By NVONews.Com Correspondent,
No fewer than 70 people, mostly Shia pilgrims, were killed in 21 blasts in at least half a dozen cities of Iraq, including Baghdad, on Wednesday. The explosions––a by-product of the US invasion of Iraq––took place on the death anniversary of Shia Imam Moussa al-Kazim, a great-grandson of Prophet Mohammad.
Though western media is quick to blame the Sunni extremists for the blasts it remained unclear as to who caused them. There is no dearth of people working to widen the division within the Shia and Sunni sects of Islam.
Wednesday was thus one of the bloodiest days since the withdrawal of the US troops from the country in December last.
Though Shias and Sunnis have political and historical differences Iraq had a history of near peaceful existence of both the sects till the US invasion. Thousands of people were killed in such explosions in the country, especially in 2006 and 2007.
Experts are of the view that these blasts are being triggered to cause fissures within Sunni, Shia and Kurds communities and plunge the country into civil war. With Syria already in turmoil tension in Iraq would certainly work in favour of the West and justify their intervention in the region.
Wednesday’s toll may cross 73, the highest number of casualties suffered last January when four blasts rocked Baghdad.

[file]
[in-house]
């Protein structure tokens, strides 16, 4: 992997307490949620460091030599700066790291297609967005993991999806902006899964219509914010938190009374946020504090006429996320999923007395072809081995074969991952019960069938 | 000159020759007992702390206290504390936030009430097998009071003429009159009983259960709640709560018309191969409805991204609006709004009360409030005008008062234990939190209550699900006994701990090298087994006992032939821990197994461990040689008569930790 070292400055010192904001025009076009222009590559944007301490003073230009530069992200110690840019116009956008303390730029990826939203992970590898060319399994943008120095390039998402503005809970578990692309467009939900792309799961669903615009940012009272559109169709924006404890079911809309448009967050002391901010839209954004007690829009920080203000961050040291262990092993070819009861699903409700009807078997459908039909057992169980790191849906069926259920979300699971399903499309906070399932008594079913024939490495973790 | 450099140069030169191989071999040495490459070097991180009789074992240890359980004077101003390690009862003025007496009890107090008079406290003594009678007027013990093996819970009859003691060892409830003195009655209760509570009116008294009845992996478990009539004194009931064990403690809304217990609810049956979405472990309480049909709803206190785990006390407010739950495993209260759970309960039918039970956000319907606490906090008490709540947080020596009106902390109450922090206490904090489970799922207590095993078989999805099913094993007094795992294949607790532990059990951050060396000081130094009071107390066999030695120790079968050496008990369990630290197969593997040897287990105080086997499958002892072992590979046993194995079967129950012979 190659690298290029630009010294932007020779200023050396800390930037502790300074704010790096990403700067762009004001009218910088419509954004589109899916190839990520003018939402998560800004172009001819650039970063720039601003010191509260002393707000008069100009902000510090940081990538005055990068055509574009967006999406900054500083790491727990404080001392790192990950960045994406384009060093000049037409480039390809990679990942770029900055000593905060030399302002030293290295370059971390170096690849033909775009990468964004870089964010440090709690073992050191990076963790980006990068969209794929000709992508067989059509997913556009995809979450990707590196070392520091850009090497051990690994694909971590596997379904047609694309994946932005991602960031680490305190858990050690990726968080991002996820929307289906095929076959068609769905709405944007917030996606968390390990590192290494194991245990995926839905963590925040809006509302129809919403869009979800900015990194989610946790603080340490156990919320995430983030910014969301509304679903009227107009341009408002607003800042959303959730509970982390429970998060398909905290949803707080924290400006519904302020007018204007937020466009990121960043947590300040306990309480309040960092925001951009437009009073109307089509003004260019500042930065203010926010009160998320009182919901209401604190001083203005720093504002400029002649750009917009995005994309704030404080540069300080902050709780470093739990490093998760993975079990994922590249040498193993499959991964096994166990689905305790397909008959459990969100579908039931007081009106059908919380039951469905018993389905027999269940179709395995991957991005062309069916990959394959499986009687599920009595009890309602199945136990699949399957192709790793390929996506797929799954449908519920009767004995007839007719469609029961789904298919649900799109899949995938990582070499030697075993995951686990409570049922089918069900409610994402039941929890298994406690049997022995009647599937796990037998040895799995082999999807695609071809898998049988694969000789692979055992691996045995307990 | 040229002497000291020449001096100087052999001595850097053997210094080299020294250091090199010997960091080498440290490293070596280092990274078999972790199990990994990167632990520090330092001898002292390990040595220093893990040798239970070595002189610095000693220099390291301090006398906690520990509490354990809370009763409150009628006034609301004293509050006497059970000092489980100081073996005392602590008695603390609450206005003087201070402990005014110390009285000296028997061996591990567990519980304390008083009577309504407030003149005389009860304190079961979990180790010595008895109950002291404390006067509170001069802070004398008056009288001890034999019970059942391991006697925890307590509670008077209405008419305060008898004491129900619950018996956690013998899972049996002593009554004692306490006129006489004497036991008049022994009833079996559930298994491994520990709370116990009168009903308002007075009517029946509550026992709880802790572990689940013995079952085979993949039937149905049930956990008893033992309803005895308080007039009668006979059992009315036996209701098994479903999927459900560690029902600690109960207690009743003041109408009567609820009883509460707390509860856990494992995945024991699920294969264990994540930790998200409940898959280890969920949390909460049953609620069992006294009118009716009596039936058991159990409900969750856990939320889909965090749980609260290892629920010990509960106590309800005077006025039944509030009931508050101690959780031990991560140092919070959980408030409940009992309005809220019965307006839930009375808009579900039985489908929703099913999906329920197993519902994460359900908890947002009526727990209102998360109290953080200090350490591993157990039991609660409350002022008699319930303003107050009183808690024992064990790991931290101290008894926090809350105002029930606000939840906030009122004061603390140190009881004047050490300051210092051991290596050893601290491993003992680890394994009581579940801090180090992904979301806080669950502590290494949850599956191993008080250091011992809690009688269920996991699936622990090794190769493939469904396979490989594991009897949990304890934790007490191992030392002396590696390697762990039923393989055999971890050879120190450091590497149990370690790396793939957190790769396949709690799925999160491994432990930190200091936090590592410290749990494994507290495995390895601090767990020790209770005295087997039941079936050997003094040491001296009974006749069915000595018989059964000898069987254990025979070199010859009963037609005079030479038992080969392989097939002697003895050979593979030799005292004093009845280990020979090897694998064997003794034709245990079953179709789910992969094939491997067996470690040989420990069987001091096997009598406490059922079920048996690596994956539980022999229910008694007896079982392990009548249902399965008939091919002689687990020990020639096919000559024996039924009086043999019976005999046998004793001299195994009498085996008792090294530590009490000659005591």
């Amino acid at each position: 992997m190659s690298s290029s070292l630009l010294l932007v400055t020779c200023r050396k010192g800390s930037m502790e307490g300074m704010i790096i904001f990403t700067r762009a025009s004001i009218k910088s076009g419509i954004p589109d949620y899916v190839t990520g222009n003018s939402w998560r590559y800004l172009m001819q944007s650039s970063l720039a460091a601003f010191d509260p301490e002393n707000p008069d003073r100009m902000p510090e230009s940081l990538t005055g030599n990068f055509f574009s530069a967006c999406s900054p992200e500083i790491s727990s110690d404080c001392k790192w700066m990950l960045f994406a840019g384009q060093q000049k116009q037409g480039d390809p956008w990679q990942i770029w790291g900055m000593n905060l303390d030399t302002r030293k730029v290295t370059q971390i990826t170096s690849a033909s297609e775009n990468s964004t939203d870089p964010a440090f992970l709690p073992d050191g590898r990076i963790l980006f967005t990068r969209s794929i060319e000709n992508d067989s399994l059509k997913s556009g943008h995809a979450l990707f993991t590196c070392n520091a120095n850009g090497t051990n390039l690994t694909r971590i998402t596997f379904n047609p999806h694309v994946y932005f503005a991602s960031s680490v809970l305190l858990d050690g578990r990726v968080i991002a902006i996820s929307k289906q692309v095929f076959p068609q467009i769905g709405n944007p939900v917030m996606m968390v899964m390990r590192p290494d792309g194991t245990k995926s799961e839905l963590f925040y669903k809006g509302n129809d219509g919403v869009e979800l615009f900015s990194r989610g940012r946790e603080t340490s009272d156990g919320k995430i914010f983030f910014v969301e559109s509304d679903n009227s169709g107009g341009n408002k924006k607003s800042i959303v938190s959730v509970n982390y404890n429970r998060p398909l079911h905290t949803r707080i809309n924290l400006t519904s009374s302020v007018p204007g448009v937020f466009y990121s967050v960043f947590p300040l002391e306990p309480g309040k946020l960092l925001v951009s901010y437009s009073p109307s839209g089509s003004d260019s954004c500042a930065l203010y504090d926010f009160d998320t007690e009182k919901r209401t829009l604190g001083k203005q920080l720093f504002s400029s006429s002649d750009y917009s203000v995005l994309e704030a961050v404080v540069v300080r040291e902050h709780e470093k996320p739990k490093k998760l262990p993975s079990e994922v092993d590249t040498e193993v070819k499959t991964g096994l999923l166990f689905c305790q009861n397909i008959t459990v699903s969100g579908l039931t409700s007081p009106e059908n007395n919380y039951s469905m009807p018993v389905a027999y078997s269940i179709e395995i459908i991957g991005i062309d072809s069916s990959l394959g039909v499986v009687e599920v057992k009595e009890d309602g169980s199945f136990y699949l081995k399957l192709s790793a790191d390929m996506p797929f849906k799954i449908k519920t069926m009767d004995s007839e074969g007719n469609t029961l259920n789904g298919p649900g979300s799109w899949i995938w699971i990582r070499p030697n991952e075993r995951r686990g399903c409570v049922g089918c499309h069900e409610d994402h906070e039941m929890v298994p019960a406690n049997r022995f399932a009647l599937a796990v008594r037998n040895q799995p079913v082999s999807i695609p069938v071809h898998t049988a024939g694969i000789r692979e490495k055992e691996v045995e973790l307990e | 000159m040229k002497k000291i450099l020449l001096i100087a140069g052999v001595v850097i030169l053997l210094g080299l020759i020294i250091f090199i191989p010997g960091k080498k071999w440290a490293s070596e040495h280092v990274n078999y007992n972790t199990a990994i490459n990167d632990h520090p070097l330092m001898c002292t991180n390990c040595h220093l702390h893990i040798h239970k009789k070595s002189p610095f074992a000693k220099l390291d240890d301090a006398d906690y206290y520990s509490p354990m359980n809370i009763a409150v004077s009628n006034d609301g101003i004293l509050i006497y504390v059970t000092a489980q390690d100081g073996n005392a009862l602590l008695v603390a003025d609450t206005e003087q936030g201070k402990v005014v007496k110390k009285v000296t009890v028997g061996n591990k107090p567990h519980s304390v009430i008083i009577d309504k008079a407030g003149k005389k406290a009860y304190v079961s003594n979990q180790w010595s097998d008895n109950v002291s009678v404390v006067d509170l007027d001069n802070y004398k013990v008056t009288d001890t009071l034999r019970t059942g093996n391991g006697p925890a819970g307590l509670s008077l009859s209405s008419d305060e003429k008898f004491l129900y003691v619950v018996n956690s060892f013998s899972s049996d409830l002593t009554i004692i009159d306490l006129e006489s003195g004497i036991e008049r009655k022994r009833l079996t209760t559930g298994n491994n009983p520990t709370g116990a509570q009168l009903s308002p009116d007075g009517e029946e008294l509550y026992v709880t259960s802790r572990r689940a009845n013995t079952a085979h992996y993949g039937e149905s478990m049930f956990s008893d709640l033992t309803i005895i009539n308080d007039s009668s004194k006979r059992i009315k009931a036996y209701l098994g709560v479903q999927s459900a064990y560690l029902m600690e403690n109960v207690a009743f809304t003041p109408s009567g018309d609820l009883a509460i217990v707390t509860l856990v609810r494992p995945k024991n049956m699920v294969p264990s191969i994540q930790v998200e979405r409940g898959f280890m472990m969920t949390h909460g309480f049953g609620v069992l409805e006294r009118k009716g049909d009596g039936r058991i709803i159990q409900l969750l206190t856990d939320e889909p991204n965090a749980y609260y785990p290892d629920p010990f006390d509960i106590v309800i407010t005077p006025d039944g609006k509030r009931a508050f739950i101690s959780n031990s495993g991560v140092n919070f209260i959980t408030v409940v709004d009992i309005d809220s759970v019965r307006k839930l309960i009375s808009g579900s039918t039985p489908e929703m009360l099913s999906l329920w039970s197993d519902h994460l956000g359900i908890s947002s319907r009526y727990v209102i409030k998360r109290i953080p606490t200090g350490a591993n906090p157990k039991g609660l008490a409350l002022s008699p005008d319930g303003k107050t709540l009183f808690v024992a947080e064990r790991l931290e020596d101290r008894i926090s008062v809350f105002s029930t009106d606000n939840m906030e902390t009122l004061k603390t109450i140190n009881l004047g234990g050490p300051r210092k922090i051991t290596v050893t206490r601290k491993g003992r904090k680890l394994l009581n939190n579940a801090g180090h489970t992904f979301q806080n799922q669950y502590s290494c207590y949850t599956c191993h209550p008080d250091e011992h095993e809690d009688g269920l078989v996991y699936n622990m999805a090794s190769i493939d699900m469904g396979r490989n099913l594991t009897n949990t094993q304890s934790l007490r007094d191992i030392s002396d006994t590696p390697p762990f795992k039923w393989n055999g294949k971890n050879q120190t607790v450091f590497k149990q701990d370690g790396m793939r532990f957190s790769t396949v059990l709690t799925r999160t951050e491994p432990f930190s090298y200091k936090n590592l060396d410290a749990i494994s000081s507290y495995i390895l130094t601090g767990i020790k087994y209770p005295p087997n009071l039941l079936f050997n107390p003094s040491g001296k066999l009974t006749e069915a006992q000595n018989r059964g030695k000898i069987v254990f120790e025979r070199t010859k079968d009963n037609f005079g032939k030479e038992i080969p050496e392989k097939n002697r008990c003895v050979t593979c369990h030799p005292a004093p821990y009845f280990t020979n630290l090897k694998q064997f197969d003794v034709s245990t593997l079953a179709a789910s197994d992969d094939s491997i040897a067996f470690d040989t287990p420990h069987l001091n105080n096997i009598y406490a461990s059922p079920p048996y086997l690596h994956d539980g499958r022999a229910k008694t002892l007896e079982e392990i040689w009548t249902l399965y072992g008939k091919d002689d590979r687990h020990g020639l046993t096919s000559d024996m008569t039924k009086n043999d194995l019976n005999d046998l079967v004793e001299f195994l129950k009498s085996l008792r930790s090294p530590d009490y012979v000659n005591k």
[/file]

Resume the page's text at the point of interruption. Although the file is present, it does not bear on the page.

In the biggest incident on Wednesday at least 30 people were killed when four blasts hit pilgrims across Baghdad as Shias marched through the city to mark the anniversary of Imam.
A car bomb exploded outside a Shia mosque in the city while another blast tore into groups of pilgrims as they rested at refreshment tents along the route to a shrine in Kadhimiya district.
In Shia dominated southern city of Hilla, police said two simultaneous car bombs, including one detonated by a suicide bomber, exploded outside restaurants used by security forces, killing 22 people.
When a minibus packed with policemen stopped near the restaurants, a car exploded near the bus.
Bombs also exploded in Kerbala, Balad and Haswa, all having Shia domination.
One person was killed when two bombs exploded in offices of an ethnic Kurdish party in the northern city of Kirkuk.
It needs to be recalled that earlier this month, 26 people were killed and more than 190 wounded when a suicide bomber detonated an explosive-rigged car outside a Shia religious office in Baghdad.
Though critics blame Iraq’s Shia Prime Minister Nuri al-Maliki for his failure there are elements within his Shia sects too who are not inclined to support him. Sunnis, who always enjoyed power during the Saddam era and earlier too, are feeling disempowered. So there is no doubt a lot of uneasiness in the society. The vested interests are busy exploiting the situation for their own end.